For further information on how we give support to education and training, please see our education section.
Grants from The Clockmakers Charity
In addition to making grants for appropriate general charitable purposes, we are pleased to consider project applications meeting our set criteria:
1. Whether the project is of significant horological interest
2. Whether the project has a connection to a previous member of the Company
3. Whether the project is located within the City of London
4. Whether the project can be easily seen or accessed by members of the public
5. Whether the project or item in question is part of an existing museum, charitable or private collection
For more information, or to receive an application form, please contact the Clerk.
CASE STUDY: St Petrock's, Timberscombe
Early in 2020, the Clockmakers' Charity was approached by St Petrock's Church, in Timberscombe, Exmoor, about its long-neglected Turret Clock...
With the retirement of the Steeple Keeper imminent, action was urgently required to ensure that the clock of this 15th Century church would not fall permanently silent.
In combination with impressive fundraising activities in the local area, the Clockmakers' Charity was pleased to be able to contribute £1000 to the costs of servicing, restoration of the clock and dial and the installation of an electric wind-up mechanism.
In October 2020, the works were undertaken, and now the 1926 Smith of Derby Clock is preserved for the community for years to come.
CASE STUDY: St Luke’s Church, West Norwood
St Luke’s Church was built in the 1820s, and boasts a revolutionary design of turret clock, made by one of the finest clockmakers in England, Benjamin Lewis Vulliamy, Official Clockmaker to King George IV, King William IV and Queen Victoria. Vulliamy boldly claimed that his clocks would outperform and outlive cheaper alternatives, and so it was; it was only in the 2000s that St Luke's clock finally stopped.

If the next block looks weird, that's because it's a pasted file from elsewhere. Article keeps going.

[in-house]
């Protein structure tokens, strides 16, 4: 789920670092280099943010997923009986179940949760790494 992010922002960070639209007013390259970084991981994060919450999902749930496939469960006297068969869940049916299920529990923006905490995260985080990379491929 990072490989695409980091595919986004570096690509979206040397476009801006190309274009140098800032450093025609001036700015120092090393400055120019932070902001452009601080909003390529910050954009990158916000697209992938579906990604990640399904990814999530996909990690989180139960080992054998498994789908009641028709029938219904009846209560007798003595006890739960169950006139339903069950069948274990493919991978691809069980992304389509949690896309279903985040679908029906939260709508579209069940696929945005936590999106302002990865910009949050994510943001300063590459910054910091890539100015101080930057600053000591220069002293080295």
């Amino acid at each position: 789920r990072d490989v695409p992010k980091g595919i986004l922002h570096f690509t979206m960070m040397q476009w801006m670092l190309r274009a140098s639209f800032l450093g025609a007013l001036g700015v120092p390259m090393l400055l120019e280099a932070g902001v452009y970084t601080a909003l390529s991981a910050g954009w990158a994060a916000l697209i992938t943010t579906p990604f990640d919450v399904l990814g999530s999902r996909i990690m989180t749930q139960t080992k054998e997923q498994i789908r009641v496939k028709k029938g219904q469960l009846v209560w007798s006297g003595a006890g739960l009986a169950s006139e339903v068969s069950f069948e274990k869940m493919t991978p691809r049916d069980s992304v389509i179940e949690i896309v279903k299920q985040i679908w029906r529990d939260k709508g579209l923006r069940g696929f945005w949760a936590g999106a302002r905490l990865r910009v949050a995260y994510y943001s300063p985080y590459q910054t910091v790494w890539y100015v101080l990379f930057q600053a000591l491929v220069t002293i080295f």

A major fundraising project to repair and conserve the clock was launched, and in 2016 the Clockmakers' Charity contributed £2000 to the budget, enabling this historically significant clock to be restored to its former glory.
St Luke’s Church was built in the 1820s, costing nearly £13,000, and 3 per cent of the budget went on a clock installed in 1827 by one of the finest makers, Benjamin Lewis Vulliamy (1780–1854). Official clockmaker to George IV, William IV and Victoria, he also served an unprecedented series of five terms as Master of the Clockmakers’ Company.
Drawing on extensive experience travelling on the Continent, Vulliamy designed a unique new box frame for the clock – a precursor to the flatbed form that became the industry standard. Vulliamy’s clocks were substantially more expensive than those of his competitors, but he boldly claimed they would outperform and outlive cheaper alternatives.
A lack of maintenance led to the clock stopping in the 2000s, and the glazed dials were damaged. A major project to reglaze these and to repair and conserve the clock was launched, and the Clockmakers’ Charity contributed significantly to the budget, supported strongly by the local community, the Church Buildings Council, the AHS and other charities.
The clock now runs well, and is source of renewed civic pride. The dials, lit at night, are visible from a great distance, and the clock is symbolic of the regeneration of the wider local community and built landscape.
A History of Charity
Sampson Shelton, who made this watch in the 1640s, was the first to leave money to the Company to help those in need. Since then, both the public and many members of the Company have supported its charitable efforts, with bequests of both funds, and objects for our Collection.
The National Benevolent Society of Watch and Clock Makers
Since 1815, our affiliate the National Benevolent Society of Watch and Clock Makers has supported members of the UK trade, their widows/widowers and dependents, usually with quarterly grants and occasional gifts, set by a dedicated committee of trustees who meet regularly to review any applications received. Many thousands of trade members have been served by the Society over the years and, even now, hundreds are being regularly helped.